Meet Ian Thornton-Trump. He is the Chief Information Security Officer at Cyjax, and an ITIL certified IT professional with 25 years of experience in IT security and information technology. As CISO Cyjax, Ian has deep experience with the threats facing small, medium and enterprise businesses. His research and experience have made him a sought-after cybersecurity consultant specializing in cyber threat intelligence programs for small, medium and enterprise organizations. In his spare time, he teaches cybersecurity and IT business courses for CompTIA as part of their global faculty and is the lead architect for Cyber Titan, Canada's efforts to encourage the next generation of cyber professionals.
Content-centric solutions that evaluate each message based on how likely it is to be bad create a gap through which identity-based email attacks can slip. A zero-trust email security model is vital to closing that gap. Zero-trust may also be characterized as zero-assumption.
For organizations experiencing data breaches, the consequences are considerable, especially for security operations. IBM reports that over 25,000 data records are stolen with the average data breach, and costing the targeted company as much as $8.64M per breach in the United States. And it takes on average a staggering 280 days between identifying and containing a data breach (known as the breach cycle). So why is it so hard to fight this digital war, and why is the breach cycle so long?
Stories about cyberattacks and security breaches are popping up more and more frequently in the news and it seems as though no company is immune to the sophisticated strategies hackers use to obtain high value confidential data. These data hacks result in bad PR, lost customer trust, possible fines, and potentially ruined reputations. Needless to say, it should have you questioning whether or not your data is properly protected, and the answer is — it’s probably not.
Among the top threats to businesses are theft of property, theft of data and workplace violence. When it comes to preventing these commonplace scenarios, a fence can be the first step to designing an effective access control program. By starting at the perimeter, entities can create a physical barrier that deters infiltration and denies entry. So, what kind of fencing offers an uncompromising solution? An astute option is a fence classified as high-security. Several factors determine whether a fence is considered high-security, including the material it’s made from, how it’s constructed and the features that the construction enables.
The bottom line: The pandemic and other issues have put security weaknesses and new requirements into sharp relief. Travel limitations and other obstacles are hampering efforts to address these. To adapt and reopen, security managers have heightened expectations of their integrators to be more informed, transparent, and digitally advanced.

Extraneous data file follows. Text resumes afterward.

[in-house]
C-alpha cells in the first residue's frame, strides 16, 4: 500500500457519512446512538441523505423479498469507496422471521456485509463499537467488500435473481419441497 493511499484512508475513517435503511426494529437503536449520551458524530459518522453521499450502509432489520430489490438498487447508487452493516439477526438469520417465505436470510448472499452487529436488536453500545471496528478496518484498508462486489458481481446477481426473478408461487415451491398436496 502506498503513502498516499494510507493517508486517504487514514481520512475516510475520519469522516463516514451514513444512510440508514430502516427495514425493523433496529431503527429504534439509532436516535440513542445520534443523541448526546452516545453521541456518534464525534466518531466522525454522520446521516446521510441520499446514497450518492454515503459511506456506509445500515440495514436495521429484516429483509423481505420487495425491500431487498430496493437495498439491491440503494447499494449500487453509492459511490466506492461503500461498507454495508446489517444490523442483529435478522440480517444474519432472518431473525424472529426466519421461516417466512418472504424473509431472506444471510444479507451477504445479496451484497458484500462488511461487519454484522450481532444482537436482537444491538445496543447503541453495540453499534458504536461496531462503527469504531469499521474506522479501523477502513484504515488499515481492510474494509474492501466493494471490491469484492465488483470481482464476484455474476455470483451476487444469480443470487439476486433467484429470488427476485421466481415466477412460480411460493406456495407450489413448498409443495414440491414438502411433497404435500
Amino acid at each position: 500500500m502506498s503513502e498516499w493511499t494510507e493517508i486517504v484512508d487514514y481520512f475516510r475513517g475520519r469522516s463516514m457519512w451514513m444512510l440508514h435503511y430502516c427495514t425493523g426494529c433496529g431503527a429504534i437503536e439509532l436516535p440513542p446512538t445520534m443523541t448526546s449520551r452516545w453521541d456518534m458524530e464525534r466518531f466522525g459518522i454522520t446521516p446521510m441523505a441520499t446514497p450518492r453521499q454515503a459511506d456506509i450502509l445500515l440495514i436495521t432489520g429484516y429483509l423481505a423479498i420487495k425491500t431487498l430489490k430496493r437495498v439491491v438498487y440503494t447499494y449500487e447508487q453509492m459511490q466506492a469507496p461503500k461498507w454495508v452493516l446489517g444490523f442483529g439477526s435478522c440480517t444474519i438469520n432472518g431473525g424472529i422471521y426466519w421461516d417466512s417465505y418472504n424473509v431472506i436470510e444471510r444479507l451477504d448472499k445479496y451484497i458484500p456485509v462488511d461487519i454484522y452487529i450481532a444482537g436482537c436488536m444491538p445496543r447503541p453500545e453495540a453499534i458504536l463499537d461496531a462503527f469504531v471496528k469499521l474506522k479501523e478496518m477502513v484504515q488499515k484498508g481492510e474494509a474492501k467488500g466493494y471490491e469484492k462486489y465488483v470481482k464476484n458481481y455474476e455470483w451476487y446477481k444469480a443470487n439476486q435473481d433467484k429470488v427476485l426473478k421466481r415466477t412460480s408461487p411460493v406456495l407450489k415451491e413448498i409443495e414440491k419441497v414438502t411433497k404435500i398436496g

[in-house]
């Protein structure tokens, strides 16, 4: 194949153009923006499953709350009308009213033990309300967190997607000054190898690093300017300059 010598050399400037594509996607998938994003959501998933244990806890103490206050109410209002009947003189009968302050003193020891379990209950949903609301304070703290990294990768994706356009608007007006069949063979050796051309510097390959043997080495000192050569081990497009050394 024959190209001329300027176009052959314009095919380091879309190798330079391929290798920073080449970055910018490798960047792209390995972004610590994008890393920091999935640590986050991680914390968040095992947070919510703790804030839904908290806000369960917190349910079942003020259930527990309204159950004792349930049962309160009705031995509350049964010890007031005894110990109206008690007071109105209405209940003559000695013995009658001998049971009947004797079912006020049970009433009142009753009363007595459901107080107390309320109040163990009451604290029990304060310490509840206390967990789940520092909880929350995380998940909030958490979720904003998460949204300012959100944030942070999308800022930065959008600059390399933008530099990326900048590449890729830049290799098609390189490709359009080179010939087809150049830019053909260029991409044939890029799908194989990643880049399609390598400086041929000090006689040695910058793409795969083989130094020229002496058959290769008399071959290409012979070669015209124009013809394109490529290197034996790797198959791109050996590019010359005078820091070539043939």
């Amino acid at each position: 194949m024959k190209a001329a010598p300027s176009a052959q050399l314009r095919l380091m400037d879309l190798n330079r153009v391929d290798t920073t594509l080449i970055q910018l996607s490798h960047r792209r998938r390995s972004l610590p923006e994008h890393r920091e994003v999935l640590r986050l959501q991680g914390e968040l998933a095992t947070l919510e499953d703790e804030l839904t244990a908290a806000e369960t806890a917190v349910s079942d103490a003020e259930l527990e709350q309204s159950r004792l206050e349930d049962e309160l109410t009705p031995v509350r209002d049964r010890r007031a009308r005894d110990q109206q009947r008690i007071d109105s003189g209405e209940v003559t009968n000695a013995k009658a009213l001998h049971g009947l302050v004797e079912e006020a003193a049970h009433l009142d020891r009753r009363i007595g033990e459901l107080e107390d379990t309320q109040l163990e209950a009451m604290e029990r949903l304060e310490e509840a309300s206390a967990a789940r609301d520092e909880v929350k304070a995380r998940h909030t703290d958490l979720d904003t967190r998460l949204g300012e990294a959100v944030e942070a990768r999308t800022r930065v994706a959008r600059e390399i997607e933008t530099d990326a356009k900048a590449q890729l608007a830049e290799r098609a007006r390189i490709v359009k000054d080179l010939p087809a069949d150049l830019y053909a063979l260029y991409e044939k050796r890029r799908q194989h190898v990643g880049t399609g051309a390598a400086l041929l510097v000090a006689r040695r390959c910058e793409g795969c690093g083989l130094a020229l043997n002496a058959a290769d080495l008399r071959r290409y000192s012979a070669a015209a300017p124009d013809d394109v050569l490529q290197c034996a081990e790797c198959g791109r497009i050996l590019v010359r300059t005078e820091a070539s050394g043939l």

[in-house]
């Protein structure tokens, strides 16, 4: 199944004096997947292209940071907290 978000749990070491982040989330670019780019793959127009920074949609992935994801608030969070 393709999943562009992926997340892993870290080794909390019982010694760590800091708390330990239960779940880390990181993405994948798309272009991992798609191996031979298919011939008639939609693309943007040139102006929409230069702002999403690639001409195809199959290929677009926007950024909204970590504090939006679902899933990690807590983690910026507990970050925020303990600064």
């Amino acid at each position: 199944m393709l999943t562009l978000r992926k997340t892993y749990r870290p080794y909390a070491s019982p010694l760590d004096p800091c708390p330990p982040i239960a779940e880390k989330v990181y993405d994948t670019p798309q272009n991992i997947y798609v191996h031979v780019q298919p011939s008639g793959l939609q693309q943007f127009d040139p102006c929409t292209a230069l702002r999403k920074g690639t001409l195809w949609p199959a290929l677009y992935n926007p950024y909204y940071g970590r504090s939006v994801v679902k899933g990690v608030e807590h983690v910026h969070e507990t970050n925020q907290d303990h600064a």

Few cybersecurity components are as familiar as the next-generation firewall (NGFW) for enterprise protection. Despite this ubiquity, it is common for security teams to operate their NGFW in a suboptimal manner. The TAG Cyber team has observed, for example, that many enterprise teams operate their NGFW more like a traditional firewall. This can result in a reduction of traffic visibility, which in turn degrades prevention, detection, and response.
There is an opportunity here for IT teams to stabilize their work-from-home situations while also preparing for the future back in the office, or for many, supporting a hybrid model. Long term solutions are needed for organizational success. There are many steps that can be taken to ensure infrastructure is properly cared for and ready to be used when teams are able to return to the office.
Open-source intelligence (OSINT) is having a moment. Just a few years ago, presentations on OSINT began with a quote from one of a few different senior intelligence community officials who reportedly said that somewhere between 80-90% of valuable information comes from public sources. Many presentations today start similarly, but OSINT no longer needs the validation of government greats. Films like Searching and Don’t f**ck with Cats have introduced the discipline to a wider audience, organizations such as Trace Labs host popular OSINT competitions for the common good, and the investigators associated with the website Bellingcat are now media fixtures.
This month, Security magazine brings you the Security 500 Report, Rankings and Thought Leader Profiles. How does your enterprise compare to others? Which security programs are leading the way? Also this month, we highlight how to plan, prepare for and build resilience to protests and other unplanned events, video surveillance tools for SMBs and more.